Most mornings, the celebrated furniture restorer and conservator Miguel Saco is ensconced in his Long Island City, New York, showroom and office by 7:30 a.m., his 15-year-old mixed-breed dog, Sarah, by his side. The brick building also houses Saco’s workshop, and throughout the day he moves through these spaces, addressing the distinct concerns of the remarkable furniture that fills the rooms and conversing with the loyal staff of seven he considers family.

“Every piece is special, and each one needs to be approached in its own way. In my shop, you won’t find two that need the same treatment, and that’s exciting, to develop an ability where you can work on three chairs that all require different approaches,” Saco tells AD PRO.

Over a career that spans nearly four decades, Saco has been entrusted with American and European furniture masterpieces; a range of antiques, some dating back to the 18th century; and more recent creations by the likes of Frank Lloyd Wright, Émile-Jacques Ruhlmann, Duncan Phyfe, and Jean Dunand. He is also sought out by architects and designers including Peter Marino, MR Architecture + Decor, and Selldorf Architects, as well as such institutions as the Metropolitan Museum of Art, the Royal Palace of Madrid, and Sotheby’s for his precise, masterful touch.

His name is revered in prestigious art and design circles, yet Saco shies away from the spotlight, invigorated instead by the creative process each new project demands, whether it’s re-creating the upholstery for a Gio Ponti lounge chair, gently repairing complex veneers, or fabricating a custom replica of a Paul Dupré-Lafon coffee table. Saco’s genuine love of furniture and respect for heritage led him to open his first atelier in downtown New York in 1982.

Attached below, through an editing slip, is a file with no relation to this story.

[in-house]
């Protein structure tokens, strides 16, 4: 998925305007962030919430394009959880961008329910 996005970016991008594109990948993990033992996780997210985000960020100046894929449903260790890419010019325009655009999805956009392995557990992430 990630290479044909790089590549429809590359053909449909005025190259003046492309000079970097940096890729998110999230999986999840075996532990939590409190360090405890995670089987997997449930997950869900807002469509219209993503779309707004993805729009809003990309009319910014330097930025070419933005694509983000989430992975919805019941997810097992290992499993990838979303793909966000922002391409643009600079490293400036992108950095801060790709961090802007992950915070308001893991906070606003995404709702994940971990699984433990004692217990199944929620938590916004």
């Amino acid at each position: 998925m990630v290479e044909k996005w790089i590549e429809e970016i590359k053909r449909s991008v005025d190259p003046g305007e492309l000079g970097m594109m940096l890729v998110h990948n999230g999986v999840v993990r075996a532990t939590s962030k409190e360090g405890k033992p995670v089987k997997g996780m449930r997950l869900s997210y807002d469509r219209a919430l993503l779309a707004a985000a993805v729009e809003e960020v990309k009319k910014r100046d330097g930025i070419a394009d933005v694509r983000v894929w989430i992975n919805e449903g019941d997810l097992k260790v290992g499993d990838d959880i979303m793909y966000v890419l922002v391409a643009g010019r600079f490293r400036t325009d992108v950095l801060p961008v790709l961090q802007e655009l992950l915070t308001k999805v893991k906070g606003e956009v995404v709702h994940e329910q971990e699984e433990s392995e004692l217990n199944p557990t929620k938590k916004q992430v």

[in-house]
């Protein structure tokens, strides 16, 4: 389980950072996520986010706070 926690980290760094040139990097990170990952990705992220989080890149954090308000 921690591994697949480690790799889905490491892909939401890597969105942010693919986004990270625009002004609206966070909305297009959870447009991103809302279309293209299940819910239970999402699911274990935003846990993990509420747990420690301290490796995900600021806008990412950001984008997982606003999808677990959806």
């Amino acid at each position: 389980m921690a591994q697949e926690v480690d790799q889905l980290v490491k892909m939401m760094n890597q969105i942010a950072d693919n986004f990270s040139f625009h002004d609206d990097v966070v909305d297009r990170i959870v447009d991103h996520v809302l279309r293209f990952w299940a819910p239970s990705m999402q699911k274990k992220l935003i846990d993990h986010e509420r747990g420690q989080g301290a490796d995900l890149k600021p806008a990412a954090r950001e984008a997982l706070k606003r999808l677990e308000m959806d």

A Richard Serra painting hangs behind Saco’s Jean Prouvé desk.

 

Saco’s devotion to craftsmanship, along with his good-natured disposition, are also what drew New York photographer Ori Harpaz to shoot these images of Saco in his element. “I’ve gotten to know Miguel through my collaborations in the design world, and was always fascinated by the history and stories that are in all the pieces in his workshop and showroom,” explains Harpaz.

Furniture was never part of Saco’s original plan. A sculptor from Galicia in northwestern Spain, he moved to New York in 1980, where he was hired by a restoration shop and discovered his natural penchant for furniture. He sought as much knowledge as he could, reading and attending museum and gallery exhibitions.

This post was originally published on Architectural Digest